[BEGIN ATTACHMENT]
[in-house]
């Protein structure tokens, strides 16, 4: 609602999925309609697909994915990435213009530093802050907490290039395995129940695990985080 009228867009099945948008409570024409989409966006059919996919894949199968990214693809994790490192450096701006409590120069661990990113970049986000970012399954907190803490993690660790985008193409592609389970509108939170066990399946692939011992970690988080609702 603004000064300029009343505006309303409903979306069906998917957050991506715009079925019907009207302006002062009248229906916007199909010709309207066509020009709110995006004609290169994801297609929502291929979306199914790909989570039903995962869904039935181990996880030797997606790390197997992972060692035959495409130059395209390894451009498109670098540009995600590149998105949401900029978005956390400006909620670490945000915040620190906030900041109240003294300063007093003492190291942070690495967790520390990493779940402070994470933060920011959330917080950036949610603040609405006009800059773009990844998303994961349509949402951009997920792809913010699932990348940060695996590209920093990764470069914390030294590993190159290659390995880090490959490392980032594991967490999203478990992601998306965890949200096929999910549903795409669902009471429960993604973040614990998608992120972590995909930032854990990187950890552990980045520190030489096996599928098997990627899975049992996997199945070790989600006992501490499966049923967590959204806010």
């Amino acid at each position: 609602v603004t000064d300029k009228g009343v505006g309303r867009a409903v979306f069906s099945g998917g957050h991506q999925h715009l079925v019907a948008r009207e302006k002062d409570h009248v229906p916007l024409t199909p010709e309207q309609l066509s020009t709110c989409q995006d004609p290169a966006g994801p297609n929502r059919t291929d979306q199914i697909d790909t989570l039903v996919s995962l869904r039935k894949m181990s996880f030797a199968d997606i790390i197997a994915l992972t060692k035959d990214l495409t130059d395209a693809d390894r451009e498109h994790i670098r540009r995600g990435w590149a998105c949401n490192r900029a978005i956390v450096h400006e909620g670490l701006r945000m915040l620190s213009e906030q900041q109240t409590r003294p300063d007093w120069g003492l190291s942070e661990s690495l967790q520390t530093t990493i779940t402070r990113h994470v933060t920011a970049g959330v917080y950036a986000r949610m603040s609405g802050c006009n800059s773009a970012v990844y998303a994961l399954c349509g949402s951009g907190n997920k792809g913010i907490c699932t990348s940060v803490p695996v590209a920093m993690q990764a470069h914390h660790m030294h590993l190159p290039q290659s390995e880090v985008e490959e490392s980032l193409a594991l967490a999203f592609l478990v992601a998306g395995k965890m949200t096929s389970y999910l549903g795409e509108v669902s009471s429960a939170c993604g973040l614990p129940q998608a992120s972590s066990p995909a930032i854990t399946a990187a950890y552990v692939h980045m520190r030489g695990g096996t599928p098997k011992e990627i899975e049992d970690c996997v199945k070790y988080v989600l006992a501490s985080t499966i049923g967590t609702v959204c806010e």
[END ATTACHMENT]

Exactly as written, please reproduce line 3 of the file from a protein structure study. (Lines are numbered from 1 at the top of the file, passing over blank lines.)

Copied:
């Amino acid at each position: 609602v603004t000064d300029k009228g009343v505006g309303r867009a409903v979306f069906s099945g998917g957050h991506q999925h715009l079925v019907a948008r009207e302006k002062d409570h009248v229906p916007l024409t199909p010709e309207q309609l066509s020009t709110c989409q995006d004609p290169a966006g994801p297609n929502r059919t291929d979306q199914i697909d790909t989570l039903v996919s995962l869904r039935k894949m181990s996880f030797a199968d997606i790390i197997a994915l992972t060692k035959d990214l495409t130059d395209a693809d390894r451009e498109h994790i670098r540009r995600g990435w590149a998105c949401n490192r900029a978005i956390v450096h400006e909620g670490l701006r945000m915040l620190s213009e906030q900041q109240t409590r003294p300063d007093w120069g003492l190291s942070e661990s690495l967790q520390t530093t990493i779940t402070r990113h994470v933060t920011a970049g959330v917080y950036a986000r949610m603040s609405g802050c006009n800059s773009a970012v990844y998303a994961l399954c349509g949402s951009g907190n997920k792809g913010i907490c699932t990348s940060v803490p695996v590209a920093m993690q990764a470069h914390h660790m030294h590993l190159p290039q290659s390995e880090v985008e490959e490392s980032l193409a594991l967490a999203f592609l478990v992601a998306g395995k965890m949200t096929s389970y999910l549903g795409e509108v669902s009471s429960a939170c993604g973040l614990p129940q998608a992120s972590s066990p995909a930032i854990t399946a990187a950890y552990v692939h980045m520190r030489g695990g096996t599928p098997k011992e990627i899975e049992d970690c996997v199945k070790y988080v989600l006992a501490s985080t499966i049923g967590t609702v959204c806010e």